Table 1.   Search strategy
  1. EPI, Expanded Program on Immunization.

Keywords used or in combination
 IntegrationDewormingIntermittent
 SynergyMalariaPolio
 SynergiesMaternalAsia
 Partnership$ReproductiveIndia
 Linkage$HealthJoint
 Immunization$MeaslesCombine
 Vaccination$Bednet$Combination
 Link$Net$ 
 CollaborateVaccination$ 
 Collaboration$EPI 
 IntegratingDisease$ 
 Partner$Vitamin A 
 AfricaFilariasis 
 Integrate$Family planning 
 Immunization plusPolio 
 RoutineTrachoma 
 Campaign$Onchocerciasis 
 MalariaIPTI 
 Lymphatic filariasisOnchocerciasis 
 FilariasisVitamin A 
 SchistosomiasisTrachoma 
Literature databases searched
 Access UNCSA-illumina databasesPAIS
 AccessScienceDissertation abstractsPOPLINE
 AGRICOLAEMBASEPopulation Index
 Bioline InternationalExpanded academic ASAPProquest Research Library
 BioMed CentralGlobal healthPubMed
 BIOSISIBSSSIGLE
 CAB AbstractsIndMedUNDP Project Reports
 CHID OnlineLexisNexis academicWeb of Science
 CINAHLLILACSWHOLIS
 Cochrane LibraryOvid MEDLINE 
Websites reviewed
 http://www.basics.orghttp://www.ifrc.orghttp://www.savethechildren.org
 http://www.bl.uk/services/document/greylit.htmlhttp://www.msh.orghttp://www.savethechildren.org.uk
 http://www.care.orghttp://www.nyam.org/library/greylitorgs.shtmlhttp://www.trachoma.org
 http://www.fhi.orghttp://www.paho.orghttp://www.un.org
 http://www.filariasis.orghttp://www.path.orghttp://www.undp.org
 http://www.gavialliance.orghttp://www.pathfind.orghttp://www.vaccinealliance.org
 http://www.greynet.orghttp://www.psi.orghttp://www.who.int/library/
 http://www.hki.orghttp://www.redcross.org 
Organizations contacted
 BASICSLiverpool School of Tropical MedicineWorld Bank
 International Federation of Red Cross & Red Crescent SocietiesCenters for Disease Control & PreventionRollins School of Public Health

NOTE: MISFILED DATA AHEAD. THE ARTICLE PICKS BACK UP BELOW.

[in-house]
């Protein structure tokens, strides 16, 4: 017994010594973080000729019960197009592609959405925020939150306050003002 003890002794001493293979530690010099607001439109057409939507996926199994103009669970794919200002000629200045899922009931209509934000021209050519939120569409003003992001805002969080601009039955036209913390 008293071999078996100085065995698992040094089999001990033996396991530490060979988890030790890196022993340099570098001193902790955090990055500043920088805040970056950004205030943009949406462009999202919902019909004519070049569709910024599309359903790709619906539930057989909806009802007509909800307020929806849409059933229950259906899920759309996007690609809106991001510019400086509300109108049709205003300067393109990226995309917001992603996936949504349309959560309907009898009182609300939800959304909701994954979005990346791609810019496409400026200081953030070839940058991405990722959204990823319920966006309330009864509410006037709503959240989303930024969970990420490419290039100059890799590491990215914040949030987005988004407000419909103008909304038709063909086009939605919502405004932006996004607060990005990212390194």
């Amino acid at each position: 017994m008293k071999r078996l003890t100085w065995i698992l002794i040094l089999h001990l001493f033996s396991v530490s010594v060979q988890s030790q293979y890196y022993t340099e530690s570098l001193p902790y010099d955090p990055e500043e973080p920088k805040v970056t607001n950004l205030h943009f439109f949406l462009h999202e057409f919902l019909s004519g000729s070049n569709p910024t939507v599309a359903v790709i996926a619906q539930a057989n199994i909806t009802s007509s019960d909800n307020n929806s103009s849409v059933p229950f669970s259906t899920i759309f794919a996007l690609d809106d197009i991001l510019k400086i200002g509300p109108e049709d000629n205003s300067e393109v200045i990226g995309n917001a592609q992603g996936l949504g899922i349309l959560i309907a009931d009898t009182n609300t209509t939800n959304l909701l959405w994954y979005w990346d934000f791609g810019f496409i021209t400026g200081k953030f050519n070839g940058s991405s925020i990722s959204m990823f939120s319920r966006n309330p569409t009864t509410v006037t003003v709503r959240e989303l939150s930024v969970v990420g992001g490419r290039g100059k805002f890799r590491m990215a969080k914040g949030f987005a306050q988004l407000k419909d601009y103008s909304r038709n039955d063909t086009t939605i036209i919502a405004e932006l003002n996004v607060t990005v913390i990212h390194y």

World Health OrganizationLondon School of Hygiene and Tropical Medicine 

Systematic review method

To assist in comparing research results, each paper was first sorted into one of three groups by study design: observational study, pre-/post-intervention study or controlled trial study. Next, information was systematically collected from each paper using a data extraction form based on one developed for similar literature reviews (Pegurri et al. 2005). Extracted data comprised project location, types of interventions, stated benefits and risks of integration, characteristics of successfully integrated programmes, extent of integration, costs and results. Lastly, to help us in interpretation of the paper’s results, we looked for the following critical scientific components: (1) presentation of target population data, (2) use of randomization in study design, (3) presence of well-defined research outcomes, (4) extent of data analysis, (5) discussion of study limitations and (6) comparison of results to published literature. Abstracted data were grouped by the type of intervention integrated with immunization.

Results

The initial keyword search yielded 150 papers, of which 27 met our criteria for inclusion in the review. Nineteen (70%) of the 27 papers were peer-reviewed and eight (30%) were grey literature. Of the 27 papers, 22 (81%) were published after 1998. These 27 papers covered 19 integration projects. In some instances, papers reported on the same integration project.

Of the 19 integration projects studied, 15 (79%) were set in Africa, 11 (58%) integrated delivery of other health interventions with routine immunization services and eight (42%) used immunization campaigns as the integration platform (Table 2).

Table 2.   Summary descriptions of the 19 integration projects
CountryLinked intervention(s)Immunization delivery typeMain integration strategyProject dateStudy typeLiterature typeReferences
ZambiaBednets, mebendazole, vitamin ACampaignDeliver all interventions together to child2003Pre-/post-evaluationGreyBwalya (2003), Red Cross & Red Crescent Societies (2004)
TogoBednets, mebendazoleCampaignDeliver all interventions together to child2004Pre-/post-evaluationGreyWolkon et al. (2005), Irby (2005)